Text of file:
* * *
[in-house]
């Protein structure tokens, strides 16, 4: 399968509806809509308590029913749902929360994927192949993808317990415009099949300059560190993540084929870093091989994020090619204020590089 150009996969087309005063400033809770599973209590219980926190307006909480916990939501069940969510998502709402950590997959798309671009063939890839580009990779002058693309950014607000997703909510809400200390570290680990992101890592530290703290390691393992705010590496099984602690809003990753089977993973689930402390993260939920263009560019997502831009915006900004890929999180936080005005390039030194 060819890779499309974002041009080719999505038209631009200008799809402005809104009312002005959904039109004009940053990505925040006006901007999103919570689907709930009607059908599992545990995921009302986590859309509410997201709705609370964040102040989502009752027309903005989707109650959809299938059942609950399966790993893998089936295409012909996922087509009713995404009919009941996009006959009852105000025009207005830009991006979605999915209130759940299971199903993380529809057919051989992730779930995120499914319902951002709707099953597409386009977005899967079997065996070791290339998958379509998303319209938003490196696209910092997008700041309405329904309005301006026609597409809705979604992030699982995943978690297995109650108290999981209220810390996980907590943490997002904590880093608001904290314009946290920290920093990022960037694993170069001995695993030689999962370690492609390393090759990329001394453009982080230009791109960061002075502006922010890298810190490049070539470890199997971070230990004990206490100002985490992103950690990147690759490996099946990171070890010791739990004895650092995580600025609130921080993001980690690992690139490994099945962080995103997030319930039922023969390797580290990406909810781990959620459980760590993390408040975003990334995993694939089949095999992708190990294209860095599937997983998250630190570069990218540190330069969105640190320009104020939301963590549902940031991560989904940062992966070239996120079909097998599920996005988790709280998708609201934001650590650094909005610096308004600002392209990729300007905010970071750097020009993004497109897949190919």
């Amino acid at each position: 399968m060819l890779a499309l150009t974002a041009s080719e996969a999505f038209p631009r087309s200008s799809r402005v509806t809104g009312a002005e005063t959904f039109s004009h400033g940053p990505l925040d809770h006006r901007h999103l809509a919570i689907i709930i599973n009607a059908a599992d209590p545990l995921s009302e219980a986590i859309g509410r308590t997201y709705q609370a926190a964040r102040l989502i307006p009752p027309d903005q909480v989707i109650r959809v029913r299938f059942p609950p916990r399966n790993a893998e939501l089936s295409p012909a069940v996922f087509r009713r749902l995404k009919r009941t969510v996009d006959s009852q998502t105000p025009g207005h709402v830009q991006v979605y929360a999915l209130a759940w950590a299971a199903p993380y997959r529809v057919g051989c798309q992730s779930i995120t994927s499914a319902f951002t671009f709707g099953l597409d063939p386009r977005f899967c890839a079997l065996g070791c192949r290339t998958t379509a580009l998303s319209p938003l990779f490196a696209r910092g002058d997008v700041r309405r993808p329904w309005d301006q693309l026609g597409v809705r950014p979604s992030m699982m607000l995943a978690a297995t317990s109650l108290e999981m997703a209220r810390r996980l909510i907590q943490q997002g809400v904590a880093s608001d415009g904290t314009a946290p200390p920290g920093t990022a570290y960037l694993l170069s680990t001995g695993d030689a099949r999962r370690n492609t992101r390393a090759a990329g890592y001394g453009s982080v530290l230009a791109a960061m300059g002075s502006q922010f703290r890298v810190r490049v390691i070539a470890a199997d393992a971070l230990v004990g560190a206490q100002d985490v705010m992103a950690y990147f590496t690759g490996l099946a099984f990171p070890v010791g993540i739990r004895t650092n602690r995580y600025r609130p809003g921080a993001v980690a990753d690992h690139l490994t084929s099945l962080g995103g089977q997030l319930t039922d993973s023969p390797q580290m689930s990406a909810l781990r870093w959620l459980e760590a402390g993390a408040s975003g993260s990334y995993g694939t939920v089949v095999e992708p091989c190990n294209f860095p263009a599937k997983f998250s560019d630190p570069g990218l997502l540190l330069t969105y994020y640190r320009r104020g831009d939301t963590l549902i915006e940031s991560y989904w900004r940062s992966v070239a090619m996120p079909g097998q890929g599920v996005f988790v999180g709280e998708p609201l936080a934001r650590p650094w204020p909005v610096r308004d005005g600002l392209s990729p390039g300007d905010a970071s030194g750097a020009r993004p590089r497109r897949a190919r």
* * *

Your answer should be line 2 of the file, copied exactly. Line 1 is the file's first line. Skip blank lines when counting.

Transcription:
């Protein structure tokens, strides 16, 4: 399968509806809509308590029913749902929360994927192949993808317990415009099949300059560190993540084929870093091989994020090619204020590089 150009996969087309005063400033809770599973209590219980926190307006909480916990939501069940969510998502709402950590997959798309671009063939890839580009990779002058693309950014607000997703909510809400200390570290680990992101890592530290703290390691393992705010590496099984602690809003990753089977993973689930402390993260939920263009560019997502831009915006900004890929999180936080005005390039030194 060819890779499309974002041009080719999505038209631009200008799809402005809104009312002005959904039109004009940053990505925040006006901007999103919570689907709930009607059908599992545990995921009302986590859309509410997201709705609370964040102040989502009752027309903005989707109650959809299938059942609950399966790993893998089936295409012909996922087509009713995404009919009941996009006959009852105000025009207005830009991006979605999915209130759940299971199903993380529809057919051989992730779930995120499914319902951002709707099953597409386009977005899967079997065996070791290339998958379509998303319209938003490196696209910092997008700041309405329904309005301006026609597409809705979604992030699982995943978690297995109650108290999981209220810390996980907590943490997002904590880093608001904290314009946290920290920093990022960037694993170069001995695993030689999962370690492609390393090759990329001394453009982080230009791109960061002075502006922010890298810190490049070539470890199997971070230990004990206490100002985490992103950690990147690759490996099946990171070890010791739990004895650092995580600025609130921080993001980690690992690139490994099945962080995103997030319930039922023969390797580290990406909810781990959620459980760590993390408040975003990334995993694939089949095999992708190990294209860095599937997983998250630190570069990218540190330069969105640190320009104020939301963590549902940031991560989904940062992966070239996120079909097998599920996005988790709280998708609201934001650590650094909005610096308004600002392209990729300007905010970071750097020009993004497109897949190919």